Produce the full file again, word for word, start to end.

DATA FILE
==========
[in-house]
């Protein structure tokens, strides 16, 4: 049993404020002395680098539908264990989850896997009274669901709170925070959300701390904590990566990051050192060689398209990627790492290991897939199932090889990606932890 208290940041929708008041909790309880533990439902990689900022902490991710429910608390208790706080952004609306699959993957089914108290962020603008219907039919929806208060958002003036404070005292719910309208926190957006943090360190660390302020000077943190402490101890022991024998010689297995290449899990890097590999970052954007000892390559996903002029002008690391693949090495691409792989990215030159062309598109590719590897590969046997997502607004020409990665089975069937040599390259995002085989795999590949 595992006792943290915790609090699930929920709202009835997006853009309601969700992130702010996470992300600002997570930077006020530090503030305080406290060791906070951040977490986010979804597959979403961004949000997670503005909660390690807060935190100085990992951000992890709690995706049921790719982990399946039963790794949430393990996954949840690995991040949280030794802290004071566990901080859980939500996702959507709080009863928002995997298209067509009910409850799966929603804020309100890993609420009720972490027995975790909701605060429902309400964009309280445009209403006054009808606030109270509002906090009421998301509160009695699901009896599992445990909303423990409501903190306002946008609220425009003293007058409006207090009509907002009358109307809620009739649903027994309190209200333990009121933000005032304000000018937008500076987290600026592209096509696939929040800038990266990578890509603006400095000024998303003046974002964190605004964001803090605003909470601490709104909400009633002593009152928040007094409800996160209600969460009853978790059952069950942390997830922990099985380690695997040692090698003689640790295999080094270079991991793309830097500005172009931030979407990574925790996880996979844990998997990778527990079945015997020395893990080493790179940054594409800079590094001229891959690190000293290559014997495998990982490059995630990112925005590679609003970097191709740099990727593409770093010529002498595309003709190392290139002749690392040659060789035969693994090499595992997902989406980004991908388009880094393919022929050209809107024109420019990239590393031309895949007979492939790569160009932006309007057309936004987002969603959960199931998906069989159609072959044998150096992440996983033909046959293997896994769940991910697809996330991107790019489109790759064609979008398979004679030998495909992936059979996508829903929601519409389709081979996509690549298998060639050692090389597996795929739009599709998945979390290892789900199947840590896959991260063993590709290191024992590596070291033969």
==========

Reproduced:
[in-house]
């Protein structure tokens, strides 16, 4: 049993404020002395680098539908264990989850896997009274669901709170925070959300701390904590990566990051050192060689398209990627790492290991897939199932090889990606932890 208290940041929708008041909790309880533990439902990689900022902490991710429910608390208790706080952004609306699959993957089914108290962020603008219907039919929806208060958002003036404070005292719910309208926190957006943090360190660390302020000077943190402490101890022991024998010689297995290449899990890097590999970052954007000892390559996903002029002008690391693949090495691409792989990215030159062309598109590719590897590969046997997502607004020409990665089975069937040599390259995002085989795999590949 595992006792943290915790609090699930929920709202009835997006853009309601969700992130702010996470992300600002997570930077006020530090503030305080406290060791906070951040977490986010979804597959979403961004949000997670503005909660390690807060935190100085990992951000992890709690995706049921790719982990399946039963790794949430393990996954949840690995991040949280030794802290004071566990901080859980939500996702959507709080009863928002995997298209067509009910409850799966929603804020309100890993609420009720972490027995975790909701605060429902309400964009309280445009209403006054009808606030109270509002906090009421998301509160009695699901009896599992445990909303423990409501903190306002946008609220425009003293007058409006207090009509907002009358109307809620009739649903027994309190209200333990009121933000005032304000000018937008500076987290600026592209096509696939929040800038990266990578890509603006400095000024998303003046974002964190605004964001803090605003909470601490709104909400009633002593009152928040007094409800996160209600969460009853978790059952069950942390997830922990099985380690695997040692090698003689640790295999080094270079991991793309830097500005172009931030979407990574925790996880996979844990998997990778527990079945015997020395893990080493790179940054594409800079590094001229891959690190000293290559014997495998990982490059995630990112925005590679609003970097191709740099990727593409770093010529002498595309003709190392290139002749690392040659060789035969693994090499595992997902989406980004991908388009880094393919022929050209809107024109420019990239590393031309895949007979492939790569160009932006309007057309936004987002969603959960199931998906069989159609072959044998150096992440996983033909046959293997896994769940991910697809996330991107790019489109790759064609979008398979004679030998495909992936059979996508829903929601519409389709081979996509690549298998060639050692090389597996795929739009599709998945979390290892789900199947840590896959991260063993590709290191024992590596070291033969």